How to picture the US/European economic partnership?
You could think of Skippy Peanut Butter. Owned by Unilever, a multinational based in the UK and the Netherlands, Skippy’s peanuts are grown primarily in Georgia and Texas, shelled and sorted here, and then made into peanut butter. As a result, a European firm is providing business to US farms, it is building US factories, and it is creating US jobs.
For another side of our economic partnership, you might imagine Texas. During 2009, totaling close to $25 billion, exports from Texas, including petroleum, electronics, crops, and transportation equipment, were primarily sold in the Netherlands, the UK, Belgium, France and Germany. Meanwhile, European foreign affiliates were responsible for 212,000 jobs and invested close to $60 billion in Texas.
Or, we could just think of Bic, Adidas, Ben & Jerry’s Ice Cream, Trader Joe’s, and Sunglass Hut…all European firms.
In this 169 page report from Johns Hopkins, a detailed description of the transatlantic trade tells us that the US and Europe dominate each other’s trade activities. Ranging from California at the top to Hawaii at the bottom, every US state exports to Europe and receives European goods and services.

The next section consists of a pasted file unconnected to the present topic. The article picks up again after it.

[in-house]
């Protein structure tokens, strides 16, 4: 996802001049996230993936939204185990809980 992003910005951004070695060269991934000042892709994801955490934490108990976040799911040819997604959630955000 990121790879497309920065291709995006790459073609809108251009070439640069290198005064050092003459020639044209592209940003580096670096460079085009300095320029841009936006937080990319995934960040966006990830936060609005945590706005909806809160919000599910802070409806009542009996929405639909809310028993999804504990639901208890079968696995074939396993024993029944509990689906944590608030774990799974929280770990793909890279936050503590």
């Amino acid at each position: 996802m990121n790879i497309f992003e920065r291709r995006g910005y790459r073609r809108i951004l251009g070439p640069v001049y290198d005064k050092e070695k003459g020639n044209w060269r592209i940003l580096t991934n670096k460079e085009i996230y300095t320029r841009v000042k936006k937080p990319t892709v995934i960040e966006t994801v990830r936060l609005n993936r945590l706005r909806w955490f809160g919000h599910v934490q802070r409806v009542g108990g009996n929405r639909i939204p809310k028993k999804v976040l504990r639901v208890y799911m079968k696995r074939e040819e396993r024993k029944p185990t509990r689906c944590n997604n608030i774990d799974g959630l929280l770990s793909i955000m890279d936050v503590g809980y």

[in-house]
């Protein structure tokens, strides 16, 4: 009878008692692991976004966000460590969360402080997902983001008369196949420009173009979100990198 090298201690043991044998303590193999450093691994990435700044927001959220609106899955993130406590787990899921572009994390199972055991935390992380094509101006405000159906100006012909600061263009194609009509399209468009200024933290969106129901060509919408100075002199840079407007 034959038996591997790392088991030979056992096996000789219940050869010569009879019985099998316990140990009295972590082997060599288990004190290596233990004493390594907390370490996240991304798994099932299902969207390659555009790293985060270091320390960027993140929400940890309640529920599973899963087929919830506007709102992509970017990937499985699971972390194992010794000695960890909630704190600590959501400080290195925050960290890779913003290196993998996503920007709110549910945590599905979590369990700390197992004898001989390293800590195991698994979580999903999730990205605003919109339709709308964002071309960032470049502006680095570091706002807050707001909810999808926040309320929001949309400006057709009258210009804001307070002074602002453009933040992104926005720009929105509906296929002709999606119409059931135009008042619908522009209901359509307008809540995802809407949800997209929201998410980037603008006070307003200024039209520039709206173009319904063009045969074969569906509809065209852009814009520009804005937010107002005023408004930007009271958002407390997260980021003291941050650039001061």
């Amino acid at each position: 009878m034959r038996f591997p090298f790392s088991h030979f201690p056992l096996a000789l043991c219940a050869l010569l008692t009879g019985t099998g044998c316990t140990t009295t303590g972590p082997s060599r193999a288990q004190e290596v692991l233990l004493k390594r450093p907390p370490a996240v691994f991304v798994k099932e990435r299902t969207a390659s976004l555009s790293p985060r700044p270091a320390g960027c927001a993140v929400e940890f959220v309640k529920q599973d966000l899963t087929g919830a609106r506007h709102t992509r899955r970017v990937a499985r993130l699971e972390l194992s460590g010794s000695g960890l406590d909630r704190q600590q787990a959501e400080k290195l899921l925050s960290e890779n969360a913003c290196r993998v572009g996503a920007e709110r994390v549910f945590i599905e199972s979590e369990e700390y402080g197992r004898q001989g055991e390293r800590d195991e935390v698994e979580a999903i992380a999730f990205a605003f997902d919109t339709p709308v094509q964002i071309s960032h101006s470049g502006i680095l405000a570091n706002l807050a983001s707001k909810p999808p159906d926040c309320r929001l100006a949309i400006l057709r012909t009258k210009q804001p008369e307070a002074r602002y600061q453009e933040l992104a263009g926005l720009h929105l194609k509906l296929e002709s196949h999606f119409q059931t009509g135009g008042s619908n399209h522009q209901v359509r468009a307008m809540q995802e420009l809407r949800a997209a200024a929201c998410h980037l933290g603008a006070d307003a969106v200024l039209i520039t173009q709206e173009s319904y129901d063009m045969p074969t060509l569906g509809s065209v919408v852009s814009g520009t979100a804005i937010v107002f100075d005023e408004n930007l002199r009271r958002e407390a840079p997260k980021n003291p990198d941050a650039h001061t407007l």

The Economic Lesson
You can see where this is going. Looking at foreign affiliates, foreign direct investment, jobs, exports, intrafirm trade, shared financial services and R & D, the US and Europe are closely tied. Looking at both directions, what European firms have here and what we have there, we see a massive economic connection. As a result, turmoil in the euro zone means more to us than a continent’s well being. It touches our own economy directly.
An Economic Question: Referring to transatlantic trade, how might euro zone economic woes specifically affect the US GDP?